Recording meetings may be a useful tool in helping teams keep track of discussions or verify decisions. Meeting recordings are also a great way to archive important information that you can reference in the future.
However, it’s crucial to obtain consent from all participants in online meetings before recording them. This helps avoid civil / criminal liability.
|Have you tried Meetn, the new online meeting platform?
It’s turning out to become a decent alternative to Zoom and to the other major platforms.
Recording online meetings is an essential part of business, but it can cause significant privacy and legal issues if done improperly. Depending on the laws in your territory, you may need to obtain consent from meeting participants before recording.
Typically, this involves sending out an audio or visual cue to the call participants telling them that they will be recorded in the conversation and asking for their consent to do so. This is known as active consent and can be an important part of complying with more stringent privacy laws around the world.
Many video conferencing platforms like Zoom and Microsoft Teams offer disclaimers that pop up when attendees enter a virtual meeting and ask them to consent to be recorded. Admins can customize this notification to apply only to external participants or affect all meeting participants.
If you are planning to record an online meeting, you must obtain active consent from each participant. The type of consent required varies by legislation and situation, but in general, this means that each person participating must be informed that the meeting will be recorded, and give their express consent to participate in the recording.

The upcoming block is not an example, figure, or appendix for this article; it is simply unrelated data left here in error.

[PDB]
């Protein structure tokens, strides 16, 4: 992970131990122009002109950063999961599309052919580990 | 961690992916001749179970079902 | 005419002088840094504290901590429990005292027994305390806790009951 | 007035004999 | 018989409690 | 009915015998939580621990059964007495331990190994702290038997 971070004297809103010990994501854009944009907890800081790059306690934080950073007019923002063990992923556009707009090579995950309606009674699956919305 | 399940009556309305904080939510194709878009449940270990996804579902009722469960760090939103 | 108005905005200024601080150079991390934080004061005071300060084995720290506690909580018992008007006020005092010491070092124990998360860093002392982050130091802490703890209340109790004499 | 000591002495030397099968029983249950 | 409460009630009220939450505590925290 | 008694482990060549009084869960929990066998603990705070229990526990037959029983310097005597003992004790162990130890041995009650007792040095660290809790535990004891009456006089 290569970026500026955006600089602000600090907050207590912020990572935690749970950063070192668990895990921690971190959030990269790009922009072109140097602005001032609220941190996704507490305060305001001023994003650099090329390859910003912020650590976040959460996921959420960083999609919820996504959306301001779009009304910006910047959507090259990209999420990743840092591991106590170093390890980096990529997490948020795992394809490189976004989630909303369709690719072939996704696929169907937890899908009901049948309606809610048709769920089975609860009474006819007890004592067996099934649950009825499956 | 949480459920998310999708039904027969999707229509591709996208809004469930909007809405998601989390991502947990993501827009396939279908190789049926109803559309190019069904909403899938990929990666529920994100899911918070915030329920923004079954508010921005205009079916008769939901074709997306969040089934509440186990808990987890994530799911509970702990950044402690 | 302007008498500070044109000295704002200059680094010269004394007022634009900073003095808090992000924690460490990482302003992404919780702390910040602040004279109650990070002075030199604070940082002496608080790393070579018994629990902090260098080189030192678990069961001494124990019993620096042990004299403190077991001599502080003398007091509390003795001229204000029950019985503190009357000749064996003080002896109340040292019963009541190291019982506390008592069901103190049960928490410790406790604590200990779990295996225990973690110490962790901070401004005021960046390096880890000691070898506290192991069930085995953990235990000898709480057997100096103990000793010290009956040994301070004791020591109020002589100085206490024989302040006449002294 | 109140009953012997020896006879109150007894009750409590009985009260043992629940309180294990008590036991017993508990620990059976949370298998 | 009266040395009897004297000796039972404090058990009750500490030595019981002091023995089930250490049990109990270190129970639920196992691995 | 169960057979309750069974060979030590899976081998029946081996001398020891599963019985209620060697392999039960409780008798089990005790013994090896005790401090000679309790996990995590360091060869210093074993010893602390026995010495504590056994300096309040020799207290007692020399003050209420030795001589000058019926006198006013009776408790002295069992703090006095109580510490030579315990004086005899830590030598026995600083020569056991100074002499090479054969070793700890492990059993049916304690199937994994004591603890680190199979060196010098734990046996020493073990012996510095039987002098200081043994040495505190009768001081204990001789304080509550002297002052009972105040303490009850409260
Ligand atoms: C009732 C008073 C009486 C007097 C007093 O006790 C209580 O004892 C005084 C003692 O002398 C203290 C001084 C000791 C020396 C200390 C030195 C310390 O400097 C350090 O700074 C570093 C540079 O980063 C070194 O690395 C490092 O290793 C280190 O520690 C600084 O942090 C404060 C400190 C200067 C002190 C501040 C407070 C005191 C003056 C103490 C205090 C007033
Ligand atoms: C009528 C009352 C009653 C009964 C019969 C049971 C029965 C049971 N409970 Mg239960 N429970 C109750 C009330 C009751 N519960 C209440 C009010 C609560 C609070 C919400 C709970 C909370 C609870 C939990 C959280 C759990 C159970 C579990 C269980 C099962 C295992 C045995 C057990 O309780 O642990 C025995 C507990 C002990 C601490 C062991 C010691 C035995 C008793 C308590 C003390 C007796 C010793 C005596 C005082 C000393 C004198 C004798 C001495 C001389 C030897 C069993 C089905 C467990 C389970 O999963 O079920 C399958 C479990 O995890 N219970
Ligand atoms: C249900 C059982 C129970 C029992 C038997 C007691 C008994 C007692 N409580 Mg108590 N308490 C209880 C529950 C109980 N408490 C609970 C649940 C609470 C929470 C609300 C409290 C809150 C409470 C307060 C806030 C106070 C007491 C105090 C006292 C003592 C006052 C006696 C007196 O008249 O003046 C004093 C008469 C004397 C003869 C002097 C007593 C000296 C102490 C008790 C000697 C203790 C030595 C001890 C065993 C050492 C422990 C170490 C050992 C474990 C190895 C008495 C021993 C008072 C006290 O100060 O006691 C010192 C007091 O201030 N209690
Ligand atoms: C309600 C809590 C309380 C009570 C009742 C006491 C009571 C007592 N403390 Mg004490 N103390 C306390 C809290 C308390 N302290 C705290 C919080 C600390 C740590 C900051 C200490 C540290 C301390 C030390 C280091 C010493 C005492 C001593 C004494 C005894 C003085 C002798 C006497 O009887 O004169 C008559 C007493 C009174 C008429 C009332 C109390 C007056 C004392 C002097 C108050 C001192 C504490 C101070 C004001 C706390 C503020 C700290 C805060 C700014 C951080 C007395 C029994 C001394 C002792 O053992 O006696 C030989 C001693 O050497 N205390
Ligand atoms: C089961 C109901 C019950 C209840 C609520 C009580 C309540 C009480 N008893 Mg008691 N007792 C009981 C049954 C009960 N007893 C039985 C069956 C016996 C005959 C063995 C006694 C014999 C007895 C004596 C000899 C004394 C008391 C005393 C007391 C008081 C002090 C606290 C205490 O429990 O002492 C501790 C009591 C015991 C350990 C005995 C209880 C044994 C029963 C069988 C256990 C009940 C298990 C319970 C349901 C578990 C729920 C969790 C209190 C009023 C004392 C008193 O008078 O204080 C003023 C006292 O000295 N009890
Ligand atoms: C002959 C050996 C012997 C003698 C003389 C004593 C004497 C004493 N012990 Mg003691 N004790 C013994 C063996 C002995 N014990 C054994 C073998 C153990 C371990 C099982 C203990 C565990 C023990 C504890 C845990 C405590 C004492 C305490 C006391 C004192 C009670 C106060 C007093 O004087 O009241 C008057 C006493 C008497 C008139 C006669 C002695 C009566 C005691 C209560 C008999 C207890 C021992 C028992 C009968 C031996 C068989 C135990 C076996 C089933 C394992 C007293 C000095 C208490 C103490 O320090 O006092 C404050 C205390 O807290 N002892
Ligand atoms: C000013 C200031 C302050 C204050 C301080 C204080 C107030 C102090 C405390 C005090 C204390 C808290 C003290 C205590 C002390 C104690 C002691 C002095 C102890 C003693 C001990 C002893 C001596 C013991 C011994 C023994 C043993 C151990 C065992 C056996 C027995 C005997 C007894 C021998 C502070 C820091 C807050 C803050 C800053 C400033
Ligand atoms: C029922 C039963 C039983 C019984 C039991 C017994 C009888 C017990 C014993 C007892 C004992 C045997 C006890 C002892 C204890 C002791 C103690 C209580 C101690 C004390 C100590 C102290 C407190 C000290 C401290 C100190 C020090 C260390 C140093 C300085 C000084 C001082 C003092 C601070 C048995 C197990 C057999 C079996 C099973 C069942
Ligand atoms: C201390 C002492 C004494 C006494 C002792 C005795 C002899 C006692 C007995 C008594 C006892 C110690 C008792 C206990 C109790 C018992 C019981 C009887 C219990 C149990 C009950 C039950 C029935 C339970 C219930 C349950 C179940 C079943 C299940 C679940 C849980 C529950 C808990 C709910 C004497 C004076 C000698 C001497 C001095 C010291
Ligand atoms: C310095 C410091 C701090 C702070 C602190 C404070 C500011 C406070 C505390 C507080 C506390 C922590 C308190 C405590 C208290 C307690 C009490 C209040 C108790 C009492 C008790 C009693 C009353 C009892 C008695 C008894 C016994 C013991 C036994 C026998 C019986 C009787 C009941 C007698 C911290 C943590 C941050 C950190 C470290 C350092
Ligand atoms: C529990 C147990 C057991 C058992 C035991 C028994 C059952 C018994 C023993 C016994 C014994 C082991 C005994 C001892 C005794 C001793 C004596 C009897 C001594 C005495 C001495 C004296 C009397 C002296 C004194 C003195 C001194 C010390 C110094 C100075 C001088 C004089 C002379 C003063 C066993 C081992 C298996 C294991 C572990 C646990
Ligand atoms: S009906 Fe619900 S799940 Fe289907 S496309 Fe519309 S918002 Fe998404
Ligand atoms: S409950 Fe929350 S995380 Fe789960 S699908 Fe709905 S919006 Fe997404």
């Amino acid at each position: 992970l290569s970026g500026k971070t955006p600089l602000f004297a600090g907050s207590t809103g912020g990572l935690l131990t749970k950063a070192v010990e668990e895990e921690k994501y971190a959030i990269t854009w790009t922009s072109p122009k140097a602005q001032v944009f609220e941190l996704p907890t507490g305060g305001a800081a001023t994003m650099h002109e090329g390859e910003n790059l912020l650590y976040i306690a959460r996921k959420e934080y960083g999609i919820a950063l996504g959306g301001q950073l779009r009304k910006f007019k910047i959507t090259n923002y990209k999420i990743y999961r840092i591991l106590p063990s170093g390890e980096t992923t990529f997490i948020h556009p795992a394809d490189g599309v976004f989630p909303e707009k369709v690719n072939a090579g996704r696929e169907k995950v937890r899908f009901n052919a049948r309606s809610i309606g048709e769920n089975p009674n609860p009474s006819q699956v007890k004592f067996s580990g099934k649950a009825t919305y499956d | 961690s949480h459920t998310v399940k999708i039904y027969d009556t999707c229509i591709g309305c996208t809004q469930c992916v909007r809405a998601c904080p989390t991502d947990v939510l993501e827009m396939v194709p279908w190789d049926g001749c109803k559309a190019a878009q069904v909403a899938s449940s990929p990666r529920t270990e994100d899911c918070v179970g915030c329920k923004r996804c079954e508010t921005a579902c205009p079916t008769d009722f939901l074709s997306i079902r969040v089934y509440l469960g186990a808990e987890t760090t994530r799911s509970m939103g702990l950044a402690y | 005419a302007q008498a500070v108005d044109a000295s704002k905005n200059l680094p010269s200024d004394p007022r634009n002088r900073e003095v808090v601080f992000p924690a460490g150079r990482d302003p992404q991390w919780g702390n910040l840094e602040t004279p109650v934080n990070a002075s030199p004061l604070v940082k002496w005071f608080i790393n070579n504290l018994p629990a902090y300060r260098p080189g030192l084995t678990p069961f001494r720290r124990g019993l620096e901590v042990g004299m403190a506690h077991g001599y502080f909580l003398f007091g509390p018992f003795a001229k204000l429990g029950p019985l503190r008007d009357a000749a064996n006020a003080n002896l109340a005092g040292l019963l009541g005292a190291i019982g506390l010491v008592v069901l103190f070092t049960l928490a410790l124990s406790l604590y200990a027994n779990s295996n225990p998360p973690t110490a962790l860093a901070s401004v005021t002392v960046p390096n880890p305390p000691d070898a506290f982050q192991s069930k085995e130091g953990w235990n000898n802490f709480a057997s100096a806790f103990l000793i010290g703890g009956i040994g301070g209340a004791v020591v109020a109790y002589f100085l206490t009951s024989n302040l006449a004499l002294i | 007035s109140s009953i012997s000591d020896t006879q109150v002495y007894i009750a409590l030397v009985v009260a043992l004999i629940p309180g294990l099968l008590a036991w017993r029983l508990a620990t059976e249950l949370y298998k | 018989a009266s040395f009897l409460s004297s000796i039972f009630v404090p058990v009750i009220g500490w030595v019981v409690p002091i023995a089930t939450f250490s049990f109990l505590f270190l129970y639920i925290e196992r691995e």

Many video conference tools have in-built consent features, which are easy to use and a quick and convenient way to comply with the relevant legal requirements. For example, Zoom allows you to click on a button to show consent before the meeting begins, and many other remote working tools include similar features.
Alternatively, you can send participants an email informing them that the meeting will be recorded. If you choose this method, it is important to ensure that the meeting participants have read the email and understand what they will be consenting to.
In the event that you want to share a recording from a recorded online meeting, you can access it via the Cloud Recordings tab in the Online Meetings tool. The link will display a list of available recordings, and site participants can select the appropriate one to view.
A key consideration when deciding whether to allow online meetings to be recorded is whether the meeting attendees are required to consent before the recording occurs. This could be through a written disclaimer email, audio, or video cue.
Research has shown that passive consent procedures reduce the likelihood of subject selection bias and low participation rates in school based research, and also increase the diversity of student samples compared to active parental consent studies.
Passive consent was used in the COMPASS study because it was able to provide us with robust ‘whole’ school student-level data for use in the development of School Health Profiles for all participating schools.
Pokorny says the key to getting the right level of parental consent is partnering with schools to craft a process that fits their students’ needs. That may mean incorporating the research consent form into other important documents they send out to parents, such as report cards or statements that their child has read the handbook.
If you’re planning to use Zoom to host online meetings, you’ll need to consider how much storage you need. This varies depending on the conferencing tool you choose, as well as its cloud and local storage capacity.
Meeting transcripts are also important to store in the same location as recordings. This can avoid a potential issue where someone downloads the transcription and writes something different in the transcript document than what’s recorded on the video.
To prevent this, your organization should only allow access to meeting recordings for people who have legitimate business purposes and who can meet data privacy requirements, said Adam Preset, vice president and analyst at Gartner.
You may also want to set a retention period for your video meetings. This varies by industry and can be as long as two years, for example, for governing body meeting recordings (see GR1000-03e [local] or RSIN 1.1.059).